Another family from the UK shared the tale of their daughter suffering slime-related burns. The mum from Manchester posted photos of chemical burns on her daughter's hands on social media as a warning to other parents, writing: "My little Queen has been making slime off YouTube ... 3 weeks later we are looking at plastic surgery on her hands from a burns department at Hospital,"

It’s not just skin that’s a worry either …

In November last year a Sunshine Coast family feared the worst after their son accidentally ingested 80-100mls of his sister's Borax solution after assuming it was water alone.
The boy's mother, Maria Hobson spoke with the ABC at the time and was shocked at how easily the error had occurred.
"He ran out to me and said 'mum, I think I've just swallowed Evie's borax'." she explained.
Ms Hobson said there was no smell or discolouration to the Borax mixture to indicate it was as toxic as it was.
"I had to taste it and it did take a few seconds before you realise that it actually isn't water."
Speaking with the ABC, Carol Wylie from the Queensland Poisons Information Centre says parents should take extreme care when dealing with Borax in the home.
While ingesting a small amount of slime might end up OK, larger concentration could be quote serious.
"Anything that's concentrated is more concerning than something that's diluted," Ms Wylie said.
"If a child's put slime in their mouth for example the risks are reduced because there's less borax in the whole product.
"But we're obviously concerned about the stage where children are making the product, they've got access to a concentrated product and concentrated borax in its pure form as a powder is quite dangerous and there are reports of toxicity and historically there have been deaths from borax."
Ms Wylie's advice to parents is to take care when storing the toxic ingredients, they need to be stored out of reach of younger children and not in a container which could be mistaken for food or drink, which might confuse a younger child.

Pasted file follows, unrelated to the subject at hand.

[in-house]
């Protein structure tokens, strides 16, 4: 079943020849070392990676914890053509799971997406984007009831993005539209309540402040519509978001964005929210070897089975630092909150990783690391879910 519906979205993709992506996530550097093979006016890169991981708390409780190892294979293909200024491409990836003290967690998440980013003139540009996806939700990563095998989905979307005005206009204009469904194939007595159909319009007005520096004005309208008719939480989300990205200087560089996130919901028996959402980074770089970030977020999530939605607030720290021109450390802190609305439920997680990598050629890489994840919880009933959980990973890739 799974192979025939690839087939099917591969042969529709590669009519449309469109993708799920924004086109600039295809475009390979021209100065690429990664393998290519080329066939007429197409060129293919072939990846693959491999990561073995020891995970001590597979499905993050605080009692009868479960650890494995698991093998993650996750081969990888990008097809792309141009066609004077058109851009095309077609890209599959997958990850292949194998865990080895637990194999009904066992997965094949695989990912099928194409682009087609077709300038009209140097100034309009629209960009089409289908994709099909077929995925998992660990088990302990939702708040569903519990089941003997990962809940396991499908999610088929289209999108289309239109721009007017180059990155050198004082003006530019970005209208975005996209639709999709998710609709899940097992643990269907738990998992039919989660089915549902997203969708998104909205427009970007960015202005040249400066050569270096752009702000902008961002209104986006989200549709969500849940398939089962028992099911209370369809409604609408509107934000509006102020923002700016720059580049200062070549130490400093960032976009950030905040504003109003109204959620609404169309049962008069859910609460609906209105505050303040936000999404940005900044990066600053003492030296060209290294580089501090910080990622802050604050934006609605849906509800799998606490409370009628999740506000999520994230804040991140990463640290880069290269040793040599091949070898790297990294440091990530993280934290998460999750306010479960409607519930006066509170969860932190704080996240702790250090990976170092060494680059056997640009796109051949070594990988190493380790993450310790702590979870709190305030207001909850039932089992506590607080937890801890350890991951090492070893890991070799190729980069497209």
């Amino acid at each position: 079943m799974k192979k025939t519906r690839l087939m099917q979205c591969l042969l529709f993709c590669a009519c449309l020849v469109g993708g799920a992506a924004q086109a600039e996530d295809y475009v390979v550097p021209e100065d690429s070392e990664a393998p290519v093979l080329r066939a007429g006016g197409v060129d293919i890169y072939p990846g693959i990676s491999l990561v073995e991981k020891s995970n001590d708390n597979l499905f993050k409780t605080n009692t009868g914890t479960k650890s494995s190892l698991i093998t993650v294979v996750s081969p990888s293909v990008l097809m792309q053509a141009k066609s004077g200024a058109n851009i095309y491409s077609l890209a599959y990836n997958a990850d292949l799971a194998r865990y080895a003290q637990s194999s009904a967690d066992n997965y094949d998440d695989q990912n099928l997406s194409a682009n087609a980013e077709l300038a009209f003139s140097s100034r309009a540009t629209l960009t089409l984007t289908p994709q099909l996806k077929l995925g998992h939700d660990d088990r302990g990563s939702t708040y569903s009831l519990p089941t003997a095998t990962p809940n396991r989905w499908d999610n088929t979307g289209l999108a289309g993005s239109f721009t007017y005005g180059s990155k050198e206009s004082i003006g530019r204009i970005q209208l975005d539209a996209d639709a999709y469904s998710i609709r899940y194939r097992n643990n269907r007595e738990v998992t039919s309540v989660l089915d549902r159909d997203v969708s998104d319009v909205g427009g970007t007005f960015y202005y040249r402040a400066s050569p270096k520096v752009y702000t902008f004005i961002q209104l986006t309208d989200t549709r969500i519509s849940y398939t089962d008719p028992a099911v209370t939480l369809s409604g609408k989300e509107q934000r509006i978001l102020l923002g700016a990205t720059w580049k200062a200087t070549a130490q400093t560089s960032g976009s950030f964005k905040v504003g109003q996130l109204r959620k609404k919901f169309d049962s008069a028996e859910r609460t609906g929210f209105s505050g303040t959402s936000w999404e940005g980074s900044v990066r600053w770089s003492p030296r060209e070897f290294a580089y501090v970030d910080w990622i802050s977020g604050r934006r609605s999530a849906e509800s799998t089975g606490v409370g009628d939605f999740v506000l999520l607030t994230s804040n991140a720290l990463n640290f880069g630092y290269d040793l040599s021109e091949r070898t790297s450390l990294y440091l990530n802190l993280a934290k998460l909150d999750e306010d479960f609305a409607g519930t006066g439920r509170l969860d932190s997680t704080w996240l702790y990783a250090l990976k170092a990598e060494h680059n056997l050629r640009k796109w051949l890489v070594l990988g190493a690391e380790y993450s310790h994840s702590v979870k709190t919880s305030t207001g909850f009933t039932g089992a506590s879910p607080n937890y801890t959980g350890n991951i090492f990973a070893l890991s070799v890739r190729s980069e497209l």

Kids with sensitive skin need to be extra careful

Dr Irene Prantalos and Founder of Salubre says parents of children with sensitive skin need to be extra vigilant, and recommends home-made slime as the safest option.
Dr Irene Prantalos: "My advice to parents is make your own"
"Yes the issue here is about the levels that have been found, however more concerning is that any toxic substance is found in products freely played by children," says Dr Irene Prantalos .
"Parents and carers must understand that our skin can absorb most things we touch, which is worse for children with eczema or sensitive skin. Their skin barrier is compromised and it will allow chemicals to enter straight into the blood stream at a faster rate.
""Additionally, children often put things in their mouth which means the body needs to break it down and expel it quickly so that there is no harm, which is why these toxins cause diarrhoea.
"My advice to parents is make your own. There are many recipes online that are considered everyday ingredients that we stock in the pantry. That way you know exactly what your child is playing with and there will be no short term or long term harm to their health." advises Dr Prantalos.